Why have sports games (except for FIFA) struggled in the industry and can this change? Most of the popular eSports games are played either in fantasy worlds or in conflict zones where the average Joe is unlikely to go. Most players feel like sports games are too similar to the real-life thing. Scoring a touchdown as Russel Wilson online isn’t going to replace the joy of watching the real Russel Wilson score an actual touchdown.

Another problem comes in the names of famous players used in sports games. In League of Legends or DOTA 2, the player who is behind the character is the star of the show, and rightly so, but sports games often overshadow the actual players with the famous sports stars that are already on screen.

This isn’t to say that there isn’t some traction in the sports genre of games. FIFA, in particular, is incredibly popular, with a surge in numbers seen in March and April during lockdown.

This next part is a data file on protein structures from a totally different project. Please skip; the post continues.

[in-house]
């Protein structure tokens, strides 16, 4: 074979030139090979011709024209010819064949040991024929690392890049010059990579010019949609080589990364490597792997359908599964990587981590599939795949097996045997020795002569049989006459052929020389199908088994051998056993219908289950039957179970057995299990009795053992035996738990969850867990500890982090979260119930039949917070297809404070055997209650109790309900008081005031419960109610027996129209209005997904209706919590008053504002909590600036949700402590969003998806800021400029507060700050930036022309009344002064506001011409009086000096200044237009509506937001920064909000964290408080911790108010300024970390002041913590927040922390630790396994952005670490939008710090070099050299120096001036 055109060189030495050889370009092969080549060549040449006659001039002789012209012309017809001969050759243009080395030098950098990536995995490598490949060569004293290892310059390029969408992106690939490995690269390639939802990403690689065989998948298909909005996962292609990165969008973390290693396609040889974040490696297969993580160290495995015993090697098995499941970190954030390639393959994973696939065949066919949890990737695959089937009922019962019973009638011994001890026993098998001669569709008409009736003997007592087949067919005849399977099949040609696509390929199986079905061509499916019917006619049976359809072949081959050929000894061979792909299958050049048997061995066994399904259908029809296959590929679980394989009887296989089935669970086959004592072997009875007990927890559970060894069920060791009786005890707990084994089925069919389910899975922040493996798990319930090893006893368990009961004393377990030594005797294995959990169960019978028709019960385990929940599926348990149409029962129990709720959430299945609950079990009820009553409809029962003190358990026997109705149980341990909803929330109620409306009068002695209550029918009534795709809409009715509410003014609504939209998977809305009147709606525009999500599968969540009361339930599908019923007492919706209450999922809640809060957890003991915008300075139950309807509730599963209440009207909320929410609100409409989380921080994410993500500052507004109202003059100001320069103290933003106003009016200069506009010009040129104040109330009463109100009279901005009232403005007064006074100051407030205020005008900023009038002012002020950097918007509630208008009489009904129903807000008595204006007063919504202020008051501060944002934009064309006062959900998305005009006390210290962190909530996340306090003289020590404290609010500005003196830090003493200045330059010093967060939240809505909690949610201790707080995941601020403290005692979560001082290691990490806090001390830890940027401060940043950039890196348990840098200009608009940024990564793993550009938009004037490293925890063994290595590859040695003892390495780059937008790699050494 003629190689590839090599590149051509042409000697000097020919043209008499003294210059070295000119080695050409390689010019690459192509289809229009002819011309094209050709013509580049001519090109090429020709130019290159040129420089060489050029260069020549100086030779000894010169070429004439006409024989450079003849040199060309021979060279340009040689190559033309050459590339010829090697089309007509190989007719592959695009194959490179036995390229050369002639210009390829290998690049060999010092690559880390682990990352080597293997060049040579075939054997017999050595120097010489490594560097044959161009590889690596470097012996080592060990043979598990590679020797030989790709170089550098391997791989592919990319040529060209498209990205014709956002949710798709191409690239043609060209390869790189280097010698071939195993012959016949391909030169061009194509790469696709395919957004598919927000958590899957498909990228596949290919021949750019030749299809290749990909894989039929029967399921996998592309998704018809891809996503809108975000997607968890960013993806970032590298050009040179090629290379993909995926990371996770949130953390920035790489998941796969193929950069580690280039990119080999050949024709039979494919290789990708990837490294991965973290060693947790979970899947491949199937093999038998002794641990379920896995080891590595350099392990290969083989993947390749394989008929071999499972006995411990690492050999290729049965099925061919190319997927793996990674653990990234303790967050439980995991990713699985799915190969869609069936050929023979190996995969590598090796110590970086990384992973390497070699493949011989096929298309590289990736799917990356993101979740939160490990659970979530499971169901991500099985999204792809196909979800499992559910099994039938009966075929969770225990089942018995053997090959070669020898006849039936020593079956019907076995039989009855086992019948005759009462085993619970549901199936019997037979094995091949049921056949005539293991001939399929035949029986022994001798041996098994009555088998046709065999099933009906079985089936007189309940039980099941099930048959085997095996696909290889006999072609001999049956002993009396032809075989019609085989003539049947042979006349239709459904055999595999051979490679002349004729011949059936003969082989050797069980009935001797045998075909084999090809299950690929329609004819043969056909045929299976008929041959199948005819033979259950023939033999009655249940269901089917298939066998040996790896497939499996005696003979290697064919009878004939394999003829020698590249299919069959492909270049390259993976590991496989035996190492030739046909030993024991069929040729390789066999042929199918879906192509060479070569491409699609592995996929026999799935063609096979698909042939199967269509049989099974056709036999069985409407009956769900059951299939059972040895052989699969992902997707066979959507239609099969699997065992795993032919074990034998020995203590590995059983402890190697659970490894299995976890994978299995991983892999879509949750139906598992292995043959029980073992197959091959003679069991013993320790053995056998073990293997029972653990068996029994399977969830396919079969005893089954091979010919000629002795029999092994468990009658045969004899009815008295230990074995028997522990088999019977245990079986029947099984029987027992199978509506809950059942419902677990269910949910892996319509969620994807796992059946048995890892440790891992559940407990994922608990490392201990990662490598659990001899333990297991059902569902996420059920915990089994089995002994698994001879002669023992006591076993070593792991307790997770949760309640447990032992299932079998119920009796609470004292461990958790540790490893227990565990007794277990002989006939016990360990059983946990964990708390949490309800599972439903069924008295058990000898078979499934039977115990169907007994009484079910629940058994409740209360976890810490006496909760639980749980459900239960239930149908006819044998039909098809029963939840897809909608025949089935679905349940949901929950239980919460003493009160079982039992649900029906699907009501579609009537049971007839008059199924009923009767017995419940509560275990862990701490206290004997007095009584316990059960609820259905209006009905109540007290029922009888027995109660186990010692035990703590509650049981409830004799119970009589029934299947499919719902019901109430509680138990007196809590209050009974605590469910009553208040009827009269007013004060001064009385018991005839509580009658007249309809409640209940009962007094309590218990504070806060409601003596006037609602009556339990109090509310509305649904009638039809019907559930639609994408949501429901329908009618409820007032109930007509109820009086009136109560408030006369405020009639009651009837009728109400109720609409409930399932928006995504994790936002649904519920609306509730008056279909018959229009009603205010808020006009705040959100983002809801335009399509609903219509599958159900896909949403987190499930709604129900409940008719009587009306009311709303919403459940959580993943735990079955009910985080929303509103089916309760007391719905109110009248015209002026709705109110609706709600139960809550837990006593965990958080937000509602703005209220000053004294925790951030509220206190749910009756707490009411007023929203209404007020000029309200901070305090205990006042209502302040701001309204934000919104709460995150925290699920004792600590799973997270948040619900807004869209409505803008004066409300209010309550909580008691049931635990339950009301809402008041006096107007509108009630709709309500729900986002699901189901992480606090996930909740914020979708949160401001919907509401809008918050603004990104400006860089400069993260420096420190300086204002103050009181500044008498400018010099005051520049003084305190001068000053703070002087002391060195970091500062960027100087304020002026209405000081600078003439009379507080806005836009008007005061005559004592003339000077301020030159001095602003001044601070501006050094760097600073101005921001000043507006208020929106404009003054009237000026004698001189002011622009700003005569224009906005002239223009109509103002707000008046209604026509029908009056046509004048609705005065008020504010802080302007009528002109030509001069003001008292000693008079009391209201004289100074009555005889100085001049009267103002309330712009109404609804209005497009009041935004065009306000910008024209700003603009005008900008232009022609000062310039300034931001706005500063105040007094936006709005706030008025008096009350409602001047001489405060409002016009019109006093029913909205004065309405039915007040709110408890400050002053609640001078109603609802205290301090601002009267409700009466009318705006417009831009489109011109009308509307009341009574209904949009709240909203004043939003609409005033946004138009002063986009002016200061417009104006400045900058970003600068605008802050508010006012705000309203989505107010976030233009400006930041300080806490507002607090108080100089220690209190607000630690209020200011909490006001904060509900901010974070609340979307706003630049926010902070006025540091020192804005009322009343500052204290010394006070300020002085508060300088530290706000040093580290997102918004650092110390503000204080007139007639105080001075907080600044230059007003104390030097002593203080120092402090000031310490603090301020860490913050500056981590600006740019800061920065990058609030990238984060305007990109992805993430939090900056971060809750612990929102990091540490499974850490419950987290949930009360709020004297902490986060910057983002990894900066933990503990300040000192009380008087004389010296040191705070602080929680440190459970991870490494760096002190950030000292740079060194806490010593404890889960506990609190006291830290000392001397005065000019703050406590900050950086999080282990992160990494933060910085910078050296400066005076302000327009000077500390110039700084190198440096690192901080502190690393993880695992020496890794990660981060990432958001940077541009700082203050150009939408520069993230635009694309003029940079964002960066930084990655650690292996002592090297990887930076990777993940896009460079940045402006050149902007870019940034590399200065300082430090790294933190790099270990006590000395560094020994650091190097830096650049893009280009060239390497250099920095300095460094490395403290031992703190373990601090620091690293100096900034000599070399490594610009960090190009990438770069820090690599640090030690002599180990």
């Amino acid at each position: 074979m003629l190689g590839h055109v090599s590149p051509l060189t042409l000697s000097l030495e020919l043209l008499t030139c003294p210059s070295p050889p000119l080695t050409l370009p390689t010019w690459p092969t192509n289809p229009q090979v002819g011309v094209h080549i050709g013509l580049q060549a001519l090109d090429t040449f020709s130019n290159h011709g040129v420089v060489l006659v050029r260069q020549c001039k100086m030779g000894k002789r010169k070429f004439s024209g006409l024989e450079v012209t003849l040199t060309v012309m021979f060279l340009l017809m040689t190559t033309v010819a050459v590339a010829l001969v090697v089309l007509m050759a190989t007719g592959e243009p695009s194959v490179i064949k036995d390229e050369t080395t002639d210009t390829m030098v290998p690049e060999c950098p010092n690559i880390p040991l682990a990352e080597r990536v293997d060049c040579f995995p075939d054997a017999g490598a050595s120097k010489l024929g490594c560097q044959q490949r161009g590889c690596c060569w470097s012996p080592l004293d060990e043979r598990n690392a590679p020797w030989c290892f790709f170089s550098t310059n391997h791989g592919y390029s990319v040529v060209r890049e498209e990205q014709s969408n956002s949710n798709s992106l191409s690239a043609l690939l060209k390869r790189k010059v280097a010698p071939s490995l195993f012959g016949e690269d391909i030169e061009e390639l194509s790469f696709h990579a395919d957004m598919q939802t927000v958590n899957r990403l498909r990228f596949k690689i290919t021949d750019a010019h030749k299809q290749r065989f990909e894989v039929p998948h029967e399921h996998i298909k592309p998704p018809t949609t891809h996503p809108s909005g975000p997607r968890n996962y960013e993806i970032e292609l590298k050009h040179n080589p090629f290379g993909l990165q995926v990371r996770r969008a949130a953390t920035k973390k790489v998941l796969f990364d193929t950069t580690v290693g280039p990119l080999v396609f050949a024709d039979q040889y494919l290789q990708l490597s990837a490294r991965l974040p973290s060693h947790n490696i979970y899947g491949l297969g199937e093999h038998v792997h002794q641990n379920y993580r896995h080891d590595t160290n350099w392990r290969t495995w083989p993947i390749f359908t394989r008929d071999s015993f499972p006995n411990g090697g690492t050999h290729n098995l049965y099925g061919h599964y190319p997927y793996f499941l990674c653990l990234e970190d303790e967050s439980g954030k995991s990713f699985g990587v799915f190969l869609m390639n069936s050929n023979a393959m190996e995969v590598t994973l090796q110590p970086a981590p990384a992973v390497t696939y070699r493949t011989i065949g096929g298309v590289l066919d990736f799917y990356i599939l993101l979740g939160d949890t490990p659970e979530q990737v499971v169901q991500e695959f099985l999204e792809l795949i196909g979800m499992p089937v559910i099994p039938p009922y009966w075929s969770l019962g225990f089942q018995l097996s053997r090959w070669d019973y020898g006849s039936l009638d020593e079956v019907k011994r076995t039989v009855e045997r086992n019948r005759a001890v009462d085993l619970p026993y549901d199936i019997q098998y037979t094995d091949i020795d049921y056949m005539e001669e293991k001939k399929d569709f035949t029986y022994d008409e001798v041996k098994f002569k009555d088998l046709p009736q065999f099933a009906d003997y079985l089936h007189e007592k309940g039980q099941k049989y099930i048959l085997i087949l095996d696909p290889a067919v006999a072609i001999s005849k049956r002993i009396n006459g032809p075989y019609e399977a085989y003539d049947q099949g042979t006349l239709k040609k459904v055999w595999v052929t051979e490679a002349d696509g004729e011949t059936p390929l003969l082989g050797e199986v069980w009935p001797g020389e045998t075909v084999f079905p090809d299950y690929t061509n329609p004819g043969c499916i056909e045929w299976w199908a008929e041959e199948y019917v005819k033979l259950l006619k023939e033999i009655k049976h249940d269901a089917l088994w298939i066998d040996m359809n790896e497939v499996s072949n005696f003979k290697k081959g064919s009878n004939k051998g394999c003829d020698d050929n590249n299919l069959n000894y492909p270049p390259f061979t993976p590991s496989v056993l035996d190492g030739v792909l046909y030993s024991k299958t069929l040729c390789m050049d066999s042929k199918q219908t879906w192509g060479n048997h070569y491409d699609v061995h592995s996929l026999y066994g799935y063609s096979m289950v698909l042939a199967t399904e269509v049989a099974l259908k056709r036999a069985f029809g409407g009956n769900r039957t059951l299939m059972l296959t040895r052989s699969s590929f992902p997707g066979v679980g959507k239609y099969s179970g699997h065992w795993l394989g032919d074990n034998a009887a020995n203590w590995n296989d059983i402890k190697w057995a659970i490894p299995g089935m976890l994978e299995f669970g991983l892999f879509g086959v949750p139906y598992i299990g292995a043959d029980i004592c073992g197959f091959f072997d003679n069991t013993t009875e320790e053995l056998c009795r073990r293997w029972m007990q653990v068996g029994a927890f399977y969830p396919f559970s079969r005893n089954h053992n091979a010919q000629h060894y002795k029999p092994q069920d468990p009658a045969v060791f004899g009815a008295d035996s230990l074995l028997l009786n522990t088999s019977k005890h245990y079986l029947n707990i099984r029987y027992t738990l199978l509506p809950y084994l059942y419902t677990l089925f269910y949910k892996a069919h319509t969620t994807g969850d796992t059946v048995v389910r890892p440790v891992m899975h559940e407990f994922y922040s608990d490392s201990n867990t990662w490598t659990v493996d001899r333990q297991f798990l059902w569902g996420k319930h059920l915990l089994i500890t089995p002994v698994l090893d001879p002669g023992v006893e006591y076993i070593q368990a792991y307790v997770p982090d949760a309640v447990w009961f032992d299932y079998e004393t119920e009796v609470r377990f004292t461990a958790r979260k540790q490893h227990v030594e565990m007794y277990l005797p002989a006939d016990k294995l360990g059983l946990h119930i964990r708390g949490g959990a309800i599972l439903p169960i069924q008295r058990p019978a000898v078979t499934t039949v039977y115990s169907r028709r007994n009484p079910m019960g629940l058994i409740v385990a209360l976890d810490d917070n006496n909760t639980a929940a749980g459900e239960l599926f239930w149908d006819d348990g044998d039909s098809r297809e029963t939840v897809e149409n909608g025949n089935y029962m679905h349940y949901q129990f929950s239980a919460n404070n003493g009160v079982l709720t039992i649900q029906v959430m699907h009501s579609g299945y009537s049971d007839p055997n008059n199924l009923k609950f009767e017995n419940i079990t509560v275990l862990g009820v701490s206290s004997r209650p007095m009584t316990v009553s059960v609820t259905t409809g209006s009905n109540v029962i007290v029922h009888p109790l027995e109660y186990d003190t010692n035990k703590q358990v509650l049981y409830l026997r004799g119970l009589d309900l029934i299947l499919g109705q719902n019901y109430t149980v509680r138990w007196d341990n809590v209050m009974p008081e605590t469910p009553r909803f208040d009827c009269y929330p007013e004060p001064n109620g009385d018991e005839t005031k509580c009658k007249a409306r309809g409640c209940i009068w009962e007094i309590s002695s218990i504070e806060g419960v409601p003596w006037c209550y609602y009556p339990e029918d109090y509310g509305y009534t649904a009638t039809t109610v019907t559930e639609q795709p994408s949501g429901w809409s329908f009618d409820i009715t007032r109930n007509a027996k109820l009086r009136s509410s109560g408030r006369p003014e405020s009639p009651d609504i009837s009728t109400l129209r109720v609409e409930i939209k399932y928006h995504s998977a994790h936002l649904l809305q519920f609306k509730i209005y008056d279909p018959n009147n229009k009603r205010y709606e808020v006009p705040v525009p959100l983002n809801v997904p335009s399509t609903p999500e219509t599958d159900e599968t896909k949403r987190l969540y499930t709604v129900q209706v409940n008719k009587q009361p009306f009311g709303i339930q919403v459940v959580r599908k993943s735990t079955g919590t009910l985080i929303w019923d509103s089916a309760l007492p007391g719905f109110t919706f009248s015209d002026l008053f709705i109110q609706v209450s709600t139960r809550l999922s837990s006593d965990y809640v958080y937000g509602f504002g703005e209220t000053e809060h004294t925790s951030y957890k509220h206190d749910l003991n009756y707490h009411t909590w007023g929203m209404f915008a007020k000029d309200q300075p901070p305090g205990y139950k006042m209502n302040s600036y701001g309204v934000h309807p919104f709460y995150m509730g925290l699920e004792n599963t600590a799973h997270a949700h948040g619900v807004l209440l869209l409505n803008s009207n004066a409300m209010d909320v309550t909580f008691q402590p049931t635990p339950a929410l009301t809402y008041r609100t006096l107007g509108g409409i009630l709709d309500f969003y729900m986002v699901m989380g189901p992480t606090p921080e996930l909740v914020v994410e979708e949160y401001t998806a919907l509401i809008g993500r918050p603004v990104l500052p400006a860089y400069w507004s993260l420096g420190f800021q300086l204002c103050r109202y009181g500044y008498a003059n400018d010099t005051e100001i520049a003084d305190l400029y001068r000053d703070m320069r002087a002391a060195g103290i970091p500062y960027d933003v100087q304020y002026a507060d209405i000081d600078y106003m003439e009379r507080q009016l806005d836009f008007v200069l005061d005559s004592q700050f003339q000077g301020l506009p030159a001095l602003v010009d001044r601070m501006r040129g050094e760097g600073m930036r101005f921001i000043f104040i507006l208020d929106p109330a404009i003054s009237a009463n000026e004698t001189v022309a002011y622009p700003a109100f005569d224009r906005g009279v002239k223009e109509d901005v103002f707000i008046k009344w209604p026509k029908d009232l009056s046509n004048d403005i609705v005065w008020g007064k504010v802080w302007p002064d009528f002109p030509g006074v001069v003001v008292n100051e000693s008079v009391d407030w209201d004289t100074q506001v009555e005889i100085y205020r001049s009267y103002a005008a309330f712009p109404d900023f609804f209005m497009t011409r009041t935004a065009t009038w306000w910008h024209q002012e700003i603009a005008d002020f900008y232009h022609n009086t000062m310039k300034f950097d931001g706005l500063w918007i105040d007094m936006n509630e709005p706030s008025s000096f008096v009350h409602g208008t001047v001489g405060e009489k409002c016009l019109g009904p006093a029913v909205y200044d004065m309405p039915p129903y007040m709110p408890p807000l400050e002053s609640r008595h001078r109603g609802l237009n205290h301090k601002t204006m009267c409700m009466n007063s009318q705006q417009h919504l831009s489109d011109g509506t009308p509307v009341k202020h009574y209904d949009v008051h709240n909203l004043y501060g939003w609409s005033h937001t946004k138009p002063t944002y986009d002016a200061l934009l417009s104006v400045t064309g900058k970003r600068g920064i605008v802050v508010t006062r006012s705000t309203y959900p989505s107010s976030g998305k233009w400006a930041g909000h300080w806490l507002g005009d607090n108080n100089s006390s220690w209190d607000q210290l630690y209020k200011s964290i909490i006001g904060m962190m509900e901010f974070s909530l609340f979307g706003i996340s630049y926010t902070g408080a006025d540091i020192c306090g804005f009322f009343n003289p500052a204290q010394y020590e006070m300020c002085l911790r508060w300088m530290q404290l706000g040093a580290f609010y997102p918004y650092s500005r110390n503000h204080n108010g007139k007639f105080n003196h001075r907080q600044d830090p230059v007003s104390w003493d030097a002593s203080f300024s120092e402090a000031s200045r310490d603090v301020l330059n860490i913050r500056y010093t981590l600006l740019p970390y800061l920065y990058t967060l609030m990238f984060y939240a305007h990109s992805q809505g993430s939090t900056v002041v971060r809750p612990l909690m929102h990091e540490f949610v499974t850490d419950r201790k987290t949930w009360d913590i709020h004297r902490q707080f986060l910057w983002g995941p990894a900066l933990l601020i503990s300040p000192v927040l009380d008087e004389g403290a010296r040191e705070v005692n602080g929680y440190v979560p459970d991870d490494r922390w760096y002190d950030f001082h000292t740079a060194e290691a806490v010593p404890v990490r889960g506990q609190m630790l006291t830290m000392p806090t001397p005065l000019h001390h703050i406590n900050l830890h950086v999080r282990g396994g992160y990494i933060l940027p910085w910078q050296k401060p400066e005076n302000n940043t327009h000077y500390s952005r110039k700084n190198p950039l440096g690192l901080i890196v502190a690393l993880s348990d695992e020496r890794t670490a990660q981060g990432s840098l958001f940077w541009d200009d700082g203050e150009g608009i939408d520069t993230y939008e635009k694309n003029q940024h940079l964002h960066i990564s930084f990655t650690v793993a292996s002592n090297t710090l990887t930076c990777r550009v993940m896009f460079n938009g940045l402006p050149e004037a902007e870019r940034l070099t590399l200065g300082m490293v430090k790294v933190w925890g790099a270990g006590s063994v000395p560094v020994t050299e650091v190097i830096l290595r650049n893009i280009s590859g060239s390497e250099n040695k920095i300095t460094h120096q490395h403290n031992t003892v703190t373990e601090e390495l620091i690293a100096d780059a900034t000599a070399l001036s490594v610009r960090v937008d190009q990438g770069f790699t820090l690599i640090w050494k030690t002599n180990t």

With sports around the world coming to a grinding halt, eSports games during the COVID-19 pandemic have become much more popular. In a bid to keep fans entertained during the league hiatus, many soccer teams used their famous stars to take part in competitions between each other or the public. The same happened with NBA stars and the game NBA 2K20, as well as a few NFL stars such as Michael Vick who played the popular football game, Madden 20, in a tournament back in March. While this may have kept the pro’s hands from getting cold during the sports hiatus, these tournaments generated hundreds of thousands of dollars in donations towards COVID-19 relief charities.